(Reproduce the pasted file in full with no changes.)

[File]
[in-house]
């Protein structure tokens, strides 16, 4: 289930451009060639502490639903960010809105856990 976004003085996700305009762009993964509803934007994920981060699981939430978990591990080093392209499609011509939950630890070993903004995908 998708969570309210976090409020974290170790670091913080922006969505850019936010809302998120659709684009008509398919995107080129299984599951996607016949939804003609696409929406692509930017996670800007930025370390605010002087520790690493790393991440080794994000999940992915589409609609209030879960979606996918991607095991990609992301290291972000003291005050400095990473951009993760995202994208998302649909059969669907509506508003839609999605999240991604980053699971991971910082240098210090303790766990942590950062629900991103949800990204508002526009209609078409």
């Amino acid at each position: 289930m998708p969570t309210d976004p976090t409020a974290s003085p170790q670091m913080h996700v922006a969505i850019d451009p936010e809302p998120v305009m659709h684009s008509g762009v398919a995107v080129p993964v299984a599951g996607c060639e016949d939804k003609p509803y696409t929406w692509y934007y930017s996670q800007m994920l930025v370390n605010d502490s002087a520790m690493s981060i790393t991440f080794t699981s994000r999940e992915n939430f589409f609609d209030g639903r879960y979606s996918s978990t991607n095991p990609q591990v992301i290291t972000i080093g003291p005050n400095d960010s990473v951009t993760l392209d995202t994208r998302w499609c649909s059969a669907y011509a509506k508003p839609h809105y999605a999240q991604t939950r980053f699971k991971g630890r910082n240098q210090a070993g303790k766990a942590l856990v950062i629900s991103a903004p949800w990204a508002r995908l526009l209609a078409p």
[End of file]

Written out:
[in-house]
């Protein structure tokens, strides 16, 4: 289930451009060639502490639903960010809105856990 976004003085996700305009762009993964509803934007994920981060699981939430978990591990080093392209499609011509939950630890070993903004995908 998708969570309210976090409020974290170790670091913080922006969505850019936010809302998120659709684009008509398919995107080129299984599951996607016949939804003609696409929406692509930017996670800007930025370390605010002087520790690493790393991440080794994000999940992915589409609609209030879960979606996918991607095991990609992301290291972000003291005050400095990473951009993760995202994208998302649909059969669907509506508003839609999605999240991604980053699971991971910082240098210090303790766990942590950062629900991103949800990204508002526009209609078409």
């Amino acid at each position: 289930m998708p969570t309210d976004p976090t409020a974290s003085p170790q670091m913080h996700v922006a969505i850019d451009p936010e809302p998120v305009m659709h684009s008509g762009v398919a995107v080129p993964v299984a599951g996607c060639e016949d939804k003609p509803y696409t929406w692509y934007y930017s996670q800007m994920l930025v370390n605010d502490s002087a520790m690493s981060i790393t991440f080794t699981s994000r999940e992915n939430f589409f609609d209030g639903r879960y979606s996918s978990t991607n095991p990609q591990v992301i290291t972000i080093g003291p005050n400095d960010s990473v951009t993760l392209d995202t994208r998302w499609c649909s059969a669907y011509a509506k508003p839609h809105y999605a999240q991604t939950r980053f699971k991971g630890r910082n240098q210090a070993g303790k766990a942590l856990v950062i629900s991103a903004p949800w990204a508002r995908l526009l209609a078409p």